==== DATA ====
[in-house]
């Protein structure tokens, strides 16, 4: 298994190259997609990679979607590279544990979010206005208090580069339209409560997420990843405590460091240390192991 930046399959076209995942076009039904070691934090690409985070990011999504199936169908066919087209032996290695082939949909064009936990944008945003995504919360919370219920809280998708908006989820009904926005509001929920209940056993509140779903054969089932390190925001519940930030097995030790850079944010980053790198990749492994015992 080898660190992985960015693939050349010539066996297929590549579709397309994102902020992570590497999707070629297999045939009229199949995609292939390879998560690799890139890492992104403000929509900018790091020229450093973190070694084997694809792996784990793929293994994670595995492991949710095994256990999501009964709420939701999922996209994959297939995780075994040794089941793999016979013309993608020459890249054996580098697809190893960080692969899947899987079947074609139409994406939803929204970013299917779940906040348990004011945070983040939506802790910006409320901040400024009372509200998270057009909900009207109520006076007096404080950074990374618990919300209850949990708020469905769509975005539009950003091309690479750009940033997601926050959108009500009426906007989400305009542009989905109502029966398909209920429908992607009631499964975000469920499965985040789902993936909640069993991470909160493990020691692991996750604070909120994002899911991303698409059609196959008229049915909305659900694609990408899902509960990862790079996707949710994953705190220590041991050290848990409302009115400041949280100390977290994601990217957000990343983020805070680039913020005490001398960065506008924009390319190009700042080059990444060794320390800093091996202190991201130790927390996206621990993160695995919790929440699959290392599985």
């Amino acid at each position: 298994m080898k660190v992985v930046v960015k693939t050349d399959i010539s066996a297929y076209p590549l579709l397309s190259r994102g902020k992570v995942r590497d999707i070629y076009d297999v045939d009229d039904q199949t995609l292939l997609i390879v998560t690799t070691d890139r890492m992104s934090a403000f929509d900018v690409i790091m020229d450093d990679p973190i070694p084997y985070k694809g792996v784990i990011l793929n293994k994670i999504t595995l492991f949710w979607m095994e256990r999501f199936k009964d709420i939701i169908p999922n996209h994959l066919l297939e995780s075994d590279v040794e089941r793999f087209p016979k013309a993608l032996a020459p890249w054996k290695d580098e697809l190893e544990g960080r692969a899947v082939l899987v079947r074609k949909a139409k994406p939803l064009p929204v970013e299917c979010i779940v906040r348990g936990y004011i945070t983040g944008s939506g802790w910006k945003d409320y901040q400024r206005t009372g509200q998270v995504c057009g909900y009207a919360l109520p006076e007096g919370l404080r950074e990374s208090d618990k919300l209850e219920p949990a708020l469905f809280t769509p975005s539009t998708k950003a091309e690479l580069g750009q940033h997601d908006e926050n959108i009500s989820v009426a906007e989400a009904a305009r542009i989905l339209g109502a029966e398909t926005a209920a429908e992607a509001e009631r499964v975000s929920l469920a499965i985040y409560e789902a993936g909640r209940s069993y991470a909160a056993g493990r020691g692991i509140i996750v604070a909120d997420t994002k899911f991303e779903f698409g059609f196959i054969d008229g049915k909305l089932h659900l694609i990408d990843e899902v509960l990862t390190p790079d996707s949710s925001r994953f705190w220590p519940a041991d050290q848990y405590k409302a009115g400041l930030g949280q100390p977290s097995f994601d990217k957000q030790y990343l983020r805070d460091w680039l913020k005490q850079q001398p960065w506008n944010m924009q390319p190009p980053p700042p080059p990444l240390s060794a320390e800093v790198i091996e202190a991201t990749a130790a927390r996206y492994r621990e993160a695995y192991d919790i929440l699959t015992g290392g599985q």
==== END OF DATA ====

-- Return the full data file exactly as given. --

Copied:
[in-house]
């Protein structure tokens, strides 16, 4: 298994190259997609990679979607590279544990979010206005208090580069339209409560997420990843405590460091240390192991 930046399959076209995942076009039904070691934090690409985070990011999504199936169908066919087209032996290695082939949909064009936990944008945003995504919360919370219920809280998708908006989820009904926005509001929920209940056993509140779903054969089932390190925001519940930030097995030790850079944010980053790198990749492994015992 080898660190992985960015693939050349010539066996297929590549579709397309994102902020992570590497999707070629297999045939009229199949995609292939390879998560690799890139890492992104403000929509900018790091020229450093973190070694084997694809792996784990793929293994994670595995492991949710095994256990999501009964709420939701999922996209994959297939995780075994040794089941793999016979013309993608020459890249054996580098697809190893960080692969899947899987079947074609139409994406939803929204970013299917779940906040348990004011945070983040939506802790910006409320901040400024009372509200998270057009909900009207109520006076007096404080950074990374618990919300209850949990708020469905769509975005539009950003091309690479750009940033997601926050959108009500009426906007989400305009542009989905109502029966398909209920429908992607009631499964975000469920499965985040789902993936909640069993991470909160493990020691692991996750604070909120994002899911991303698409059609196959008229049915909305659900694609990408899902509960990862790079996707949710994953705190220590041991050290848990409302009115400041949280100390977290994601990217957000990343983020805070680039913020005490001398960065506008924009390319190009700042080059990444060794320390800093091996202190991201130790927390996206621990993160695995919790929440699959290392599985």
């Amino acid at each position: 298994m080898k660190v992985v930046v960015k693939t050349d399959i010539s066996a297929y076209p590549l579709l397309s190259r994102g902020k992570v995942r590497d999707i070629y076009d297999v045939d009229d039904q199949t995609l292939l997609i390879v998560t690799t070691d890139r890492m992104s934090a403000f929509d900018v690409i790091m020229d450093d990679p973190i070694p084997y985070k694809g792996v784990i990011l793929n293994k994670i999504t595995l492991f949710w979607m095994e256990r999501f199936k009964d709420i939701i169908p999922n996209h994959l066919l297939e995780s075994d590279v040794e089941r793999f087209p016979k013309a993608l032996a020459p890249w054996k290695d580098e697809l190893e544990g960080r692969a899947v082939l899987v079947r074609k949909a139409k994406p939803l064009p929204v970013e299917c979010i779940v906040r348990g936990y004011i945070t983040g944008s939506g802790w910006k945003d409320y901040q400024r206005t009372g509200q998270v995504c057009g909900y009207a919360l109520p006076e007096g919370l404080r950074e990374s208090d618990k919300l209850e219920p949990a708020l469905f809280t769509p975005s539009t998708k950003a091309e690479l580069g750009q940033h997601d908006e926050n959108i009500s989820v009426a906007e989400a009904a305009r542009i989905l339209g109502a029966e398909t926005a209920a429908e992607a509001e009631r499964v975000s929920l469920a499965i985040y409560e789902a993936g909640r209940s069993y991470a909160a056993g493990r020691g692991i509140i996750v604070a909120d997420t994002k899911f991303e779903f698409g059609f196959i054969d008229g049915k909305l089932h659900l694609i990408d990843e899902v509960l990862t390190p790079d996707s949710s925001r994953f705190w220590p519940a041991d050290q848990y405590k409302a009115g400041l930030g949280q100390p977290s097995f994601d990217k957000q030790y990343l983020r805070d460091w680039l913020k005490q850079q001398p960065w506008n944010m924009q390319p190009p980053p700042p080059p990444l240390s060794a320390e800093v790198i091996e202190a991201t990749a130790a927390r996206y492994r621990e993160a695995y192991d919790i929440l699959t015992g290392g599985q």